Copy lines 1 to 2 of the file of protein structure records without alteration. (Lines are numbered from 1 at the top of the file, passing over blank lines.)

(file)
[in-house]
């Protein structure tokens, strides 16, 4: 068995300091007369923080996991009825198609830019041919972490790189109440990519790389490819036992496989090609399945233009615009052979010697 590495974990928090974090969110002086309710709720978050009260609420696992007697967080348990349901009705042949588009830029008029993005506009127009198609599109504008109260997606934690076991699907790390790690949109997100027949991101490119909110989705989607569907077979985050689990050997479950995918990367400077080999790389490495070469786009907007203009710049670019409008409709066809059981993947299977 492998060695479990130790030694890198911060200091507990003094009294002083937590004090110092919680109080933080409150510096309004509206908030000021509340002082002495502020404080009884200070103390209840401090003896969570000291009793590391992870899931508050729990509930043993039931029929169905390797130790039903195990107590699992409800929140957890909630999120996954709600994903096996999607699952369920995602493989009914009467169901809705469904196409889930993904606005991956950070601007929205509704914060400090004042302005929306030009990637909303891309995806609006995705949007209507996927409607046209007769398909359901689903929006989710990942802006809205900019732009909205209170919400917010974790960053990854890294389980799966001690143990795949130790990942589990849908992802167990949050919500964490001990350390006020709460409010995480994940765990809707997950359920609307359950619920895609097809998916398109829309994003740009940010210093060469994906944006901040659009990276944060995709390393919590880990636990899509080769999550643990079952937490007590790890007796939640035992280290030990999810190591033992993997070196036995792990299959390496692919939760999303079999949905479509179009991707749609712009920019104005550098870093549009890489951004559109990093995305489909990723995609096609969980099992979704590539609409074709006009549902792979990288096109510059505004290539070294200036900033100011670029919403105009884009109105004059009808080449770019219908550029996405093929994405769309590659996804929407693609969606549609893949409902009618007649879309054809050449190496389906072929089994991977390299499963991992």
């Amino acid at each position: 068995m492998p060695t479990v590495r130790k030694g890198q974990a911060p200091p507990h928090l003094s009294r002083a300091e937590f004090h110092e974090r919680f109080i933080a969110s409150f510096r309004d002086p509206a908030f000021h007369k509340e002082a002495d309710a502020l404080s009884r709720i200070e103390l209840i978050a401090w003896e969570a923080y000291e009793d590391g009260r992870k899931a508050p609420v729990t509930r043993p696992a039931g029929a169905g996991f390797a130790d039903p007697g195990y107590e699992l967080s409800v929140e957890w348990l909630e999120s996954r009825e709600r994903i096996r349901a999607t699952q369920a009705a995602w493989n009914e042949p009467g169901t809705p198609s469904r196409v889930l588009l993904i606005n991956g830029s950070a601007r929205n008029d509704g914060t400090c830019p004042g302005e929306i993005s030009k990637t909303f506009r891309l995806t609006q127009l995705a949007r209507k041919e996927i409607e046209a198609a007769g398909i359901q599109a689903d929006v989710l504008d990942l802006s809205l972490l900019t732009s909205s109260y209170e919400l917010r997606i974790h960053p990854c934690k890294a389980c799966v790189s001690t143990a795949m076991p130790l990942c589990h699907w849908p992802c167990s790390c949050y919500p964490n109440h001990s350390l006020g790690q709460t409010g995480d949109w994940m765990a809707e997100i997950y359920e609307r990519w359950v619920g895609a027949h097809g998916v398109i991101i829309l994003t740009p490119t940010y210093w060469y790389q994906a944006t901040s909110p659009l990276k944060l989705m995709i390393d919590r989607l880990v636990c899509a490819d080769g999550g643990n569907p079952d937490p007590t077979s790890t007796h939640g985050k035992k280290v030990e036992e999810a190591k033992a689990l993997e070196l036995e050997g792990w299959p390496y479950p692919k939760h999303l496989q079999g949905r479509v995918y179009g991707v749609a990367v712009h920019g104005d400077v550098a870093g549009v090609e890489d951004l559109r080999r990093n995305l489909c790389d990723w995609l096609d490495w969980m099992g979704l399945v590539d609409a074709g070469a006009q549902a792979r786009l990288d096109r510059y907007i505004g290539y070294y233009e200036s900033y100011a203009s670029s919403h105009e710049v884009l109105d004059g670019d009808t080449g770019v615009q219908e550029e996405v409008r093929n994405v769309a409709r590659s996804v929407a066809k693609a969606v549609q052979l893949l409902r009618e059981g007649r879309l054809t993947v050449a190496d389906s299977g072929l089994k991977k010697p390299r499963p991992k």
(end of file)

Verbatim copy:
[in-house]
């Protein structure tokens, strides 16, 4: 068995300091007369923080996991009825198609830019041919972490790189109440990519790389490819036992496989090609399945233009615009052979010697 590495974990928090974090969110002086309710709720978050009260609420696992007697967080348990349901009705042949588009830029008029993005506009127009198609599109504008109260997606934690076991699907790390790690949109997100027949991101490119909110989705989607569907077979985050689990050997479950995918990367400077080999790389490495070469786009907007203009710049670019409008409709066809059981993947299977 492998060695479990130790030694890198911060200091507990003094009294002083937590004090110092919680109080933080409150510096309004509206908030000021509340002082002495502020404080009884200070103390209840401090003896969570000291009793590391992870899931508050729990509930043993039931029929169905390797130790039903195990107590699992409800929140957890909630999120996954709600994903096996999607699952369920995602493989009914009467169901809705469904196409889930993904606005991956950070601007929205509704914060400090004042302005929306030009990637909303891309995806609006995705949007209507996927409607046209007769398909359901689903929006989710990942802006809205900019732009909205209170919400917010974790960053990854890294389980799966001690143990795949130790990942589990849908992802167990949050919500964490001990350390006020709460409010995480994940765990809707997950359920609307359950619920895609097809998916398109829309994003740009940010210093060469994906944006901040659009990276944060995709390393919590880990636990899509080769999550643990079952937490007590790890007796939640035992280290030990999810190591033992993997070196036995792990299959390496692919939760999303079999949905479509179009991707749609712009920019104005550098870093549009890489951004559109990093995305489909990723995609096609969980099992979704590539609409074709006009549902792979990288096109510059505004290539070294200036900033100011670029919403105009884009109105004059009808080449770019219908550029996405093929994405769309590659996804929407693609969606549609893949409902009618007649879309054809050449190496389906072929089994991977390299499963991992």